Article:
Thursday, October 2, 2014
Electric Wizard: "Time to Die"
Once a upon a time this might have been considered black metal even though we now know it to be doom. The opening horror movie like sample sets a darker tone for the U.K. band.They have lost none of their powerful rumble and as doom grows desolate with each release trying to suffocate the band before them Electric Wizard has shown up to hold their ground. The ten minute opening track track sets the bar high for the rest of the album.The chant of "We Wanna get high / before we die" comes before the title that follows,so death is one of the album primary topics. The title track is less sprawling. The band has a tighter grip on their doom like attack. The vocals are more of an after thought here, and the song feels more like a jam despite being more singular in purpose than the opener. In some ways this reminds me more of classic St. Vitus, particularly in the arrangement.
They come back stronger on the 11 minute opus "I Am Nothing". Slower paced in it's rumble,with a vocal chant holding it's center. The song eventually launches into a sonic cosmos, where bands like Hawkwind tend to soar in their psychedelia. The fiendish samples return on "Destroy Those Who Love God". Here they take on a creepier sludge sound scape. The use of the organs set back in the mix are extremely effective in conjuring visions of the Manson Family paying Sharon Tate a late night visit. This is more of an interlude, but is still very entertaining in the picture it paints. They return to the death theme, this time with a more cerebral slant on "Funeral in Your Mind". The guitars take on a more seventies rock "We Love the Dead" carries a drugged out sluggish shamble to it's morbid declaration. The verses on this song are spacious. There is a less oppressive weight pounding down on you here. In this manner they look back to more traditional doom that came out of the 80's.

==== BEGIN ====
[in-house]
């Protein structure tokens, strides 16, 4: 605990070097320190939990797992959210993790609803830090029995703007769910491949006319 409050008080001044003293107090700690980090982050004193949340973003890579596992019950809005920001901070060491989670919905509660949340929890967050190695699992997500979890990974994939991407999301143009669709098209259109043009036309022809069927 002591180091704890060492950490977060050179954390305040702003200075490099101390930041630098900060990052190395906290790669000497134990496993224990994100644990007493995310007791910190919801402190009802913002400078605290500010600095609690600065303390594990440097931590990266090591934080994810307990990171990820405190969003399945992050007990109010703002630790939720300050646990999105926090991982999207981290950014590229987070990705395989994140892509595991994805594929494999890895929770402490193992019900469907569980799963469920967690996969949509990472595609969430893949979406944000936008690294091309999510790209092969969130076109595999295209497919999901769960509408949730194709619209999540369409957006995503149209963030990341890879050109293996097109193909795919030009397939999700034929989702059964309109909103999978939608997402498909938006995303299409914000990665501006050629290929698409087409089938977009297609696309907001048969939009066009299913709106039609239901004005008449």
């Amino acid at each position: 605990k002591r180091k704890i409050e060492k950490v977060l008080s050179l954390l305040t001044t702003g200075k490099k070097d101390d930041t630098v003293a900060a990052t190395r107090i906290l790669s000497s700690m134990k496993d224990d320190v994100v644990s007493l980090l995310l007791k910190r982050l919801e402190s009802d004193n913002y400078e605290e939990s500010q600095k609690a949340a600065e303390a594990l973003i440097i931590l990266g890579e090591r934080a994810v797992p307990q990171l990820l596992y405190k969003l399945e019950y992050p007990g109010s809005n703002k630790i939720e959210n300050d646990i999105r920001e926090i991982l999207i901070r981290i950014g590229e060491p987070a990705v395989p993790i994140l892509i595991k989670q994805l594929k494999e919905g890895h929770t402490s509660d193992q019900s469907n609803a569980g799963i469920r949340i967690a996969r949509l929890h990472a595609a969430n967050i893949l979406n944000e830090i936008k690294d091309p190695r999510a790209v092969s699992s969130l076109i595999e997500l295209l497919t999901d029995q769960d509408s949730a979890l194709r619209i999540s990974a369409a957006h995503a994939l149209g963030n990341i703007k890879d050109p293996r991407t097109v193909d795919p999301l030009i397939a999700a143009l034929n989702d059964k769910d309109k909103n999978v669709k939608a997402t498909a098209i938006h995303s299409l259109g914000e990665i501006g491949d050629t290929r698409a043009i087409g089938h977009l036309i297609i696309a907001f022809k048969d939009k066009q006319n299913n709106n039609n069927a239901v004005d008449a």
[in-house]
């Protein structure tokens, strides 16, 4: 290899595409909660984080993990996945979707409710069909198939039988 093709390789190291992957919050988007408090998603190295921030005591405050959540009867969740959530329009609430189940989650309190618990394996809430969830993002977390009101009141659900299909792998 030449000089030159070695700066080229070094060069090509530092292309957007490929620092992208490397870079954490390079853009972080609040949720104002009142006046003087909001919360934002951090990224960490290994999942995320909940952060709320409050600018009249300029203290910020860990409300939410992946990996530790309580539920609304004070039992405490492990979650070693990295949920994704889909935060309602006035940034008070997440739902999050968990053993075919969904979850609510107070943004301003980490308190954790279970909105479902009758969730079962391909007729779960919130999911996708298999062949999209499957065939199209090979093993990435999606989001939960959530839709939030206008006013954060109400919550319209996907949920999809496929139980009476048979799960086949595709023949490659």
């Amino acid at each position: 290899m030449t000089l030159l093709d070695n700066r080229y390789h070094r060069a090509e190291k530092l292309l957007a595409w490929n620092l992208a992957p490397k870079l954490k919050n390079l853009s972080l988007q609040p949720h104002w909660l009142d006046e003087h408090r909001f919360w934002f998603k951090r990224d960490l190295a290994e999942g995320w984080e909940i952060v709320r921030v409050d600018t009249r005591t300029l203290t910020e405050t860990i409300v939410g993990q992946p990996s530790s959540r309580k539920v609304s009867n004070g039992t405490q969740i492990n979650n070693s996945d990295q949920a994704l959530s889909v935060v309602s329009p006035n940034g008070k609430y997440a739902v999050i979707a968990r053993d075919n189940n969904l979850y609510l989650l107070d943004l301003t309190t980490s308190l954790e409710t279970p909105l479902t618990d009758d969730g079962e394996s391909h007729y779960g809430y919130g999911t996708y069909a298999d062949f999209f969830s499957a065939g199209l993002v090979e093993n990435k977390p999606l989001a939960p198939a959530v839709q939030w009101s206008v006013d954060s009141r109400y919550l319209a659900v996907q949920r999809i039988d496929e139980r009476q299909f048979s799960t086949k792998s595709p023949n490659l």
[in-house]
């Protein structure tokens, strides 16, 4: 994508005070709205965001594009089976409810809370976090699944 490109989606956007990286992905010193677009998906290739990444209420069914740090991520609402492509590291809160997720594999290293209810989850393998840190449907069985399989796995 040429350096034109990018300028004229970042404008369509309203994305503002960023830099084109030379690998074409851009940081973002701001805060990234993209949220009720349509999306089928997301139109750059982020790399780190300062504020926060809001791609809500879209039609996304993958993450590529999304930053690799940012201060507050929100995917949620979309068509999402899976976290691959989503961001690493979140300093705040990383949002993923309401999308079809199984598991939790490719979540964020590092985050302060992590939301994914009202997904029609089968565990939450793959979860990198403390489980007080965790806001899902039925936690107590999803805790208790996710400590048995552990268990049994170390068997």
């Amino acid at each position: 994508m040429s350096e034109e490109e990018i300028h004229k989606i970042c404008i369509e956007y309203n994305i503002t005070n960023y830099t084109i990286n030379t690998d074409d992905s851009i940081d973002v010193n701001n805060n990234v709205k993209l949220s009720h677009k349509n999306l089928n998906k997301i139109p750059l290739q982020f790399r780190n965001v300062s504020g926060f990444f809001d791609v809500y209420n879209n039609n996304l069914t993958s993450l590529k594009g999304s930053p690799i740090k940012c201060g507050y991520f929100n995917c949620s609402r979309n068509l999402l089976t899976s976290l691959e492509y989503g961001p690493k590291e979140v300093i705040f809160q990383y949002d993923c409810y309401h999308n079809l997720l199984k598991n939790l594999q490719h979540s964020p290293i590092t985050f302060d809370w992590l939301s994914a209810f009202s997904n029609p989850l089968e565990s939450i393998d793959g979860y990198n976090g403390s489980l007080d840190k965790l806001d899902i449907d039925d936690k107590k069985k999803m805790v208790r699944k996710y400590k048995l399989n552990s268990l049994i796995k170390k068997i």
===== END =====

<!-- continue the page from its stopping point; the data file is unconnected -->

The rock groove keep coming with "SadioWitch". This sinister whine of the vocals continues to keep it's grim narrative in a similar fashion as it seem to stick with when not launching into a maddening chant. The lyrics are clearer here and seem to be comparing love to drugs. The love of drugs is certainly a prime element to the conception of this album.
"Lucifer's Slaves" takes on a slightly more sinister ambiance, though it rumbles forward at a pace not unlike what the band has already established. It only slows further drag the dirge into the dirt of it's fresh grave. This had has employed more effective melodies in the past than they seem to be doing here , so I'm not sure if they feel they must offer up melody on the altar of sacrifice in order to be heavy. The bass is really the only instrument that wanders off to break away from the drone and do something interesting with it's fills. "Saturn Dethroned" is more of just and outro that might as well be a part of "Lucifer's Slaves" as it doesn't really do anything but let the keyboard have their moment in the spotlight, that could have taken place within the confines of any of these songs to have made them more dynamic.I'll give this album an 8. The weight of it catches you by surprise at first and lures you into it's orgy of black magic, but the longer you stick around for this party the more you begin to sober up and question the song writing. If you love these guys , then you will continue to do so, as like Motorhead, they are continuing to give you more of what you want from them.